In this writing, I want to portray the psychological aspects and perceptions relating to the Boycott, Divestment and Sanctions movement concerning Israel. I will not always refer to BDS as a singular movement, but also to the general idea of “boycott”.
The idea of boycott in itself, may first seem as relating to “pressure from without”. But in fact, there have been considerable attempts from Israelis to boycott the illegal settlements on occupied territories in the past decade, like the one of 2010, when some 60 leading Israeli actors and playwrights signed a letter stating they would refuse to play in the new theatre in Ariel, one of Israel’s largest settlements. After attacks from PM Netanyahu and other government ministers, over 150 leading Israeli academics and writers- including Amos Oz and David Grossman- came to their defense.
The idea informing such an act can still be well within a Liberal-Zionist perception of “two states for two nations”. Around that time, many Israelis were also proud and boasting about what boycott can do – even when it relates to petty products such as chocolate pudding and cottage cheese. Many outside Israel may not have heard of these protests, which were even regarded in Israel as “the Milky revolution” (“Milky” is a particular brand of chocolate pudding with whipped cream on top) and the “cottage revolution”, but these consumer boycotts, as meaningless as they really were, inspired many Israelis. What may have been more noticed internationally in those years was probably the huge public protests in the summer of 2011, where mostly young, middle-class Israelis took to the streets to protest the high cost of living. Whilst the main slogan of the protest was “the nation wants social justice”, the sense of “social justice” did not extend far beyond the rather bourgeois concerns of Jewish Israelis – and did really include Palestinians in its sense of “justice” – Palestinians whose concerns may come down to simply not having their houses bombed, or demolished.
But to return to the boycott of settlements. Measures were undertaken by the government to deter Israelis (as well as foreigners) from resorting to such acts. In 2011 Israel passed the “boycott law”, which, through indirect corporate pressure, meant that a person or an organization calling for the boycott of Israel, including the settlements, could be sued by the boycott’s targets. At first the law stipulated that the boycott targets would not have to prove that they sustained damage in order to sue, but in 2014 the Supreme Court,whilst upholding the law, ruled that the burden of proof should be upon the targets themselves. In addition, recent legal measures (this year) headed by Culture Minister Miri Regev include the proposed “loyalty in culture” bill which means retroactive state budget reduction for “actions against the principles of the state”, which entails actions such as “denying the existence of the State of Israel as a Jewish and Democratic state” as well as “marking Independence Day as a day of mourning” (it happens to also be the Nakba Day). Regev has also sent out a questionnaire to theatres and other performance companies, asking whether they had performed in the West Bank (obviously meant as settlements) in the recent year – warning that a negative answer will mean a reduction in budget.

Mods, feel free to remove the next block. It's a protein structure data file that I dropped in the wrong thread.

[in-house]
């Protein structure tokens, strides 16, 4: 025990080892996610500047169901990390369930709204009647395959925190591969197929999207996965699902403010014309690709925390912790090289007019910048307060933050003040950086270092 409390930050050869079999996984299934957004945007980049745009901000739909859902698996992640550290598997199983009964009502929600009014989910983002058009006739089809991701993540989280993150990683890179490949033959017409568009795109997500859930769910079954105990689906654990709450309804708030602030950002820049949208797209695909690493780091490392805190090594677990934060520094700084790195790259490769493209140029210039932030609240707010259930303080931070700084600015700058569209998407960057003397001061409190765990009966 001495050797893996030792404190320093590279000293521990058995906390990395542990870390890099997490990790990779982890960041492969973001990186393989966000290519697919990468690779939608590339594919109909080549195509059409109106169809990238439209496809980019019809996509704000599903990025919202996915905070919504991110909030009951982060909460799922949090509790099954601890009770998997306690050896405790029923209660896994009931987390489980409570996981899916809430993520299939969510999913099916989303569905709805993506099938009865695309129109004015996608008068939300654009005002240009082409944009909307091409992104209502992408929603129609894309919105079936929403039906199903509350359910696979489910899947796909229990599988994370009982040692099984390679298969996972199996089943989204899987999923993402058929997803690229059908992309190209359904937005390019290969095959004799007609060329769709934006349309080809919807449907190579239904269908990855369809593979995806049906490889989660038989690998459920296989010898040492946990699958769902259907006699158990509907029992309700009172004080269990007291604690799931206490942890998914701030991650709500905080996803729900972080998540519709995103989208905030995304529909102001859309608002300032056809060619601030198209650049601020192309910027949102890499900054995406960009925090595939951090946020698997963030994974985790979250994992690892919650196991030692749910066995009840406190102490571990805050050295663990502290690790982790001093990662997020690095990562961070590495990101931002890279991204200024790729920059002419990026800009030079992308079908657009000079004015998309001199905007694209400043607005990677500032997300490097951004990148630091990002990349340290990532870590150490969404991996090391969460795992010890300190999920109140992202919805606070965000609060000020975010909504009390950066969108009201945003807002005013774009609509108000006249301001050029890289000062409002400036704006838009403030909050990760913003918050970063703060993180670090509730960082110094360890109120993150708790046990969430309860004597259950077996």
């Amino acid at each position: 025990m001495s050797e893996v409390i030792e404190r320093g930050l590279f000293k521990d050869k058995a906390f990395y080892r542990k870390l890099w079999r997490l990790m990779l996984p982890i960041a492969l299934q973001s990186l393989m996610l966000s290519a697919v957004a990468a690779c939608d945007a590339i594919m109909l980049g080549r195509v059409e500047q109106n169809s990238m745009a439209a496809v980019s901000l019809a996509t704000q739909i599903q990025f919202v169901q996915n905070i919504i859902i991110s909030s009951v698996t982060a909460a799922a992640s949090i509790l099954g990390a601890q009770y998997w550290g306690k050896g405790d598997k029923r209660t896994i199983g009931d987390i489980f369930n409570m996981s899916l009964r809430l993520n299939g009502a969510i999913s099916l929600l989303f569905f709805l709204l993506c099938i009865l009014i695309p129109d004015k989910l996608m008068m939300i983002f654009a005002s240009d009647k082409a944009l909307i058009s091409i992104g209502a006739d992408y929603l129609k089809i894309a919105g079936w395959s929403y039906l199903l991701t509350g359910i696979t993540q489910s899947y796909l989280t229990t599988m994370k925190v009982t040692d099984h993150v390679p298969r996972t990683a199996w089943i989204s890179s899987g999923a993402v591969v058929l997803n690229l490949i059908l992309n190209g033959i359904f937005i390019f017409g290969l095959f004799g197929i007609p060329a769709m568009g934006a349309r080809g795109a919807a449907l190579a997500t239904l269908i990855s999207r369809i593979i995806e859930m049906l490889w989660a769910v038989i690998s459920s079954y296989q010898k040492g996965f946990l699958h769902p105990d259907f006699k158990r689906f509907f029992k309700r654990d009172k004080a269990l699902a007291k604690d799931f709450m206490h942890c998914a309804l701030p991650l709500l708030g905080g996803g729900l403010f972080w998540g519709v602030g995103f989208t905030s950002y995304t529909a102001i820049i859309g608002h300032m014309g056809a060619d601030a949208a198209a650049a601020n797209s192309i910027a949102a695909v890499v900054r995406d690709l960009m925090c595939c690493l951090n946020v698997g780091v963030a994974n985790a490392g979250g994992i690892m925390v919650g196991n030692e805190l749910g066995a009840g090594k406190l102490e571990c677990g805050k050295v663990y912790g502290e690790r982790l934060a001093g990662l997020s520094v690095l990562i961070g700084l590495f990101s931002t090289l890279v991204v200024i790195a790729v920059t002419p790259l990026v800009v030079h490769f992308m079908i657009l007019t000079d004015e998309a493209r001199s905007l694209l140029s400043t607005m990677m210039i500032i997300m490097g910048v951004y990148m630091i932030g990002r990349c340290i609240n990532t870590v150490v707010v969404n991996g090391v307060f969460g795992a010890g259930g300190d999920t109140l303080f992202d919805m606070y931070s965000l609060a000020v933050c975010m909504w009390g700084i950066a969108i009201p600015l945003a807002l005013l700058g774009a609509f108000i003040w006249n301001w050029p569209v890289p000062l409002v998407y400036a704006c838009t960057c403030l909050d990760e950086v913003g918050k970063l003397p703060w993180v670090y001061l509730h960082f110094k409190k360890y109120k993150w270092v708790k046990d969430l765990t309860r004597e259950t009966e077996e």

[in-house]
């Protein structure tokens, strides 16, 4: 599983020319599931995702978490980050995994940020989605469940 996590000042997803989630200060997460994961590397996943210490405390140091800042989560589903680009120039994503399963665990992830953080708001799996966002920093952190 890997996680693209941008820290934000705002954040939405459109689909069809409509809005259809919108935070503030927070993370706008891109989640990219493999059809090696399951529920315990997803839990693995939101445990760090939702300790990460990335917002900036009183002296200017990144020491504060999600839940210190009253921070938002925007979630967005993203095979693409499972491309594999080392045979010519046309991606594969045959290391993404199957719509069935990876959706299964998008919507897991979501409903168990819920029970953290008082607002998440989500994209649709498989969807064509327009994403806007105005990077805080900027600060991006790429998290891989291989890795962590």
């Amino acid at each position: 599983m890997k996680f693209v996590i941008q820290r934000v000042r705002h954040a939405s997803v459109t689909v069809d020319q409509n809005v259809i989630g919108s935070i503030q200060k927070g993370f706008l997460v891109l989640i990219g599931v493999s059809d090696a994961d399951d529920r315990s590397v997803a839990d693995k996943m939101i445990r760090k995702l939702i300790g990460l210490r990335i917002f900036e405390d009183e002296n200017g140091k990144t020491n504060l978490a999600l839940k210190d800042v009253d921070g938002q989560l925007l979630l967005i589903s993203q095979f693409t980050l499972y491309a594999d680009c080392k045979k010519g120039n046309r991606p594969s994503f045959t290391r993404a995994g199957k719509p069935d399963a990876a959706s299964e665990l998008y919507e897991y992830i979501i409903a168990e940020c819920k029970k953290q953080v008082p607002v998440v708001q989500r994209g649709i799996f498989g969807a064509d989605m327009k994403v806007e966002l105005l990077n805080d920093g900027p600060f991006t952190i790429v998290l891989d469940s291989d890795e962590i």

So far, we are speaking mostly about the paradigm of boycott by Israelis, targeting the illegal settlements and the occupation. As mentioned, this is within a certain consensus of Liberal Zionism.
But when we regard the BDS campaign, its outlook goes further. This is not a movement initiated “within” Israeli society. The BDS movement was launched in 2005 by 170 Palestinian unions, political parties, refugee networks, women’s organisations, professional associations, popular resistance committees and other Palestinian civil society bodies. It goes further than mere “opposition to the occupation”, in that it not only calls for a complete dismantling of the occupation and its wall, but also equal rights to Palestinians within Israel (who are discriminated against by multiple laws), as well as a return of the Palestinian refugees. These three demands fall well within international law and democratic principles, but are regarded by the wide spectrum of Israeli Jewish society, and certainly by the government, as a somewhat malicious attempt to undermine the State of Israel. Israel’s top diplomat, Deputy Foreign Minister Tzipi Hotoveli calls it “diplomatic terrorism.” Justice Minister Ayelet Shaked calls it “the new anti-Semitism.” Public Security and Strategic Affairs Minister Gilad Erdan says BDS activists should “pay a price” and has recently called on Israelis to cooperate with the state in ridding the country of foreigners who support a boycott of Israel: “If you have information about someone who is pretending to be a tourist but is in fact a boycott activist visiting Israel, let us know and we’ll act to have him expelled from Israel,” Erdan wrote on Facebook last week.
Interestingly, Stav Shaffir, a Laborite who entered the Knesset on the ticket of her leadership after the 2011 public protests concerning living costs, chides the government not for fighting BDS – but rather for not having been diligent enough much earlier in the fight against it. “If you had to be accountable long ago, we wouldn’t get to a point where in 2016, over a decade after the boycott movement started gathering momentum, there’s still no organized strategy to fight for public opinion around the world,” Shaffir said in her admonishment of the government